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for want of venturing to look behind him, thinks the enemy perpetually at his heels.

When he was interrupted by company, or fatigued with business, he so strongly imaged to himself the happiness of leisure and retreat, that he determined to enjoy them for the future without interruption, and to exclude for ever all that could deprive him of his darling satisfactions. He forgot, in the vehemence of desire, that solitude and quiet owe their pleasures to those miseries, which he was so studious to obviate: for such are the vicissitudes of the world, through all its parts, that day and night, labour and rest, hurry and retirement, endear each other; such are the changes that keep the mind in action; we desire, we pursue, we obtain, we are satiated : we desire something else, and begin a new pursuit.

If he had proceeded in his project, and fixed his habitation in the most delightful part of the new world, it may be doubted, whether his distance from the vanities of life, would have cnabled him to keep away the vexations. It is common for a man, who feels pain, to fancy that he could bear it better in any other part. Cowley having known the troubles and perplexities of a particular condition, readily persuaded himself that nothing worse was to be found, and that every alteration would bring some improvement: he never suspected that the cause of his unhappiness was within, that his own passions were not sufficiently regulated, and that he was harassed by his own impatience, which could never be without something to awaken it, would accompany him over the sea, and find its way to his American elysium. He would, upon the trial, have been soon convinced, that the fountain of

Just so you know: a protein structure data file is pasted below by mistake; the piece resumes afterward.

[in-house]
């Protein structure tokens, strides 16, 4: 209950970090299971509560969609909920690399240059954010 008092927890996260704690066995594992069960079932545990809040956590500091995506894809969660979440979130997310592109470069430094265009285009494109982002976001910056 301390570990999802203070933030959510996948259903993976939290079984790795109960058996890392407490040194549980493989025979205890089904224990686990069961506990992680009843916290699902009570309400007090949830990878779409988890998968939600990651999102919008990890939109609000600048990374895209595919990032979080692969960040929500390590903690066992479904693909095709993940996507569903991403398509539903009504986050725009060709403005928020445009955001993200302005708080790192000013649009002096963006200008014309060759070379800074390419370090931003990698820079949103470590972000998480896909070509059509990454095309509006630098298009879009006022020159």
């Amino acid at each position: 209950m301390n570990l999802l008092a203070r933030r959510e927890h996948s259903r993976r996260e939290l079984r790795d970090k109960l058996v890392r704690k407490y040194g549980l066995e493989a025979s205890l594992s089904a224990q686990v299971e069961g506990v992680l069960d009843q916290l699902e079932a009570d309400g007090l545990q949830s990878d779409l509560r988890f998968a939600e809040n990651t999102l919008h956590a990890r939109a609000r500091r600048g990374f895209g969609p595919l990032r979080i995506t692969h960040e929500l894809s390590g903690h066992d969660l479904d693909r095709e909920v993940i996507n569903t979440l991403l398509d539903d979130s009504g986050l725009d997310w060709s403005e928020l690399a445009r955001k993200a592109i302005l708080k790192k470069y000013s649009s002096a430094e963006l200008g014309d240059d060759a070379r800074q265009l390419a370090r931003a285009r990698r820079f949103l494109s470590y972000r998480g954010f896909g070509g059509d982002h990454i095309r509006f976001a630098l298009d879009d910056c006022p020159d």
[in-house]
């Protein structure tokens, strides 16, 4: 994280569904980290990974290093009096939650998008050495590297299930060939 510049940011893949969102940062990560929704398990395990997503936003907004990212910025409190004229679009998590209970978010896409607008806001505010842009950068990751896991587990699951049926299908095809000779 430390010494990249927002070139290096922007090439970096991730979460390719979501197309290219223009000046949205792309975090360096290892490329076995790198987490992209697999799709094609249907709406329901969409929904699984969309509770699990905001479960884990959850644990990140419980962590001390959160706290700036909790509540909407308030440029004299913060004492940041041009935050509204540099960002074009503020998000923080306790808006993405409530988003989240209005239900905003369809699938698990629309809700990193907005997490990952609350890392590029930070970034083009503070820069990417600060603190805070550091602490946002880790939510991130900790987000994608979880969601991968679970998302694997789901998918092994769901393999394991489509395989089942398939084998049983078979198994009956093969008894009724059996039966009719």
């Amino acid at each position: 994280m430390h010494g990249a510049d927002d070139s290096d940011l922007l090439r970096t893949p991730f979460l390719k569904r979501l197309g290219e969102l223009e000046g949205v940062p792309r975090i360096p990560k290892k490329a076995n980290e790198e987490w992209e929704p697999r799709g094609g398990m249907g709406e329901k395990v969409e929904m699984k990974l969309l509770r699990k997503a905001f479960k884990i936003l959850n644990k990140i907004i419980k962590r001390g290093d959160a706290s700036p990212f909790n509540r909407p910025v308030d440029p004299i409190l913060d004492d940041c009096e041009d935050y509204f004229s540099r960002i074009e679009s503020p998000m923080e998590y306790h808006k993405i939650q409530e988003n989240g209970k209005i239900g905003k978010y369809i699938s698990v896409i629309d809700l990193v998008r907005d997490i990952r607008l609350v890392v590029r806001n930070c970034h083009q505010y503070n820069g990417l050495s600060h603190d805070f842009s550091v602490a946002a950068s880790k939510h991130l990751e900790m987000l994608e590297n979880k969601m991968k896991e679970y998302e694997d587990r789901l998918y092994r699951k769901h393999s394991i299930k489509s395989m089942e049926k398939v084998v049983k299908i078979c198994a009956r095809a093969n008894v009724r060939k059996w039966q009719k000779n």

content must spring up in the mind; and that he who has so little knowledge of human nature, as to seek happiness by changing any thing but his own dispositions, will waste his life in fruitless efforts, and multiply the griefs which he purposes to remove*.

* See Dr. Johnson's Life of Cowley, vol. ix.

p. 10. 16.

NUMB. 7. Tuesday, April 10, 1750.

O qui perpetuâ mụndum ratione gubernas,
Terrarum cælique sator!.
Disjice terrenæ nebulas & pondera molis,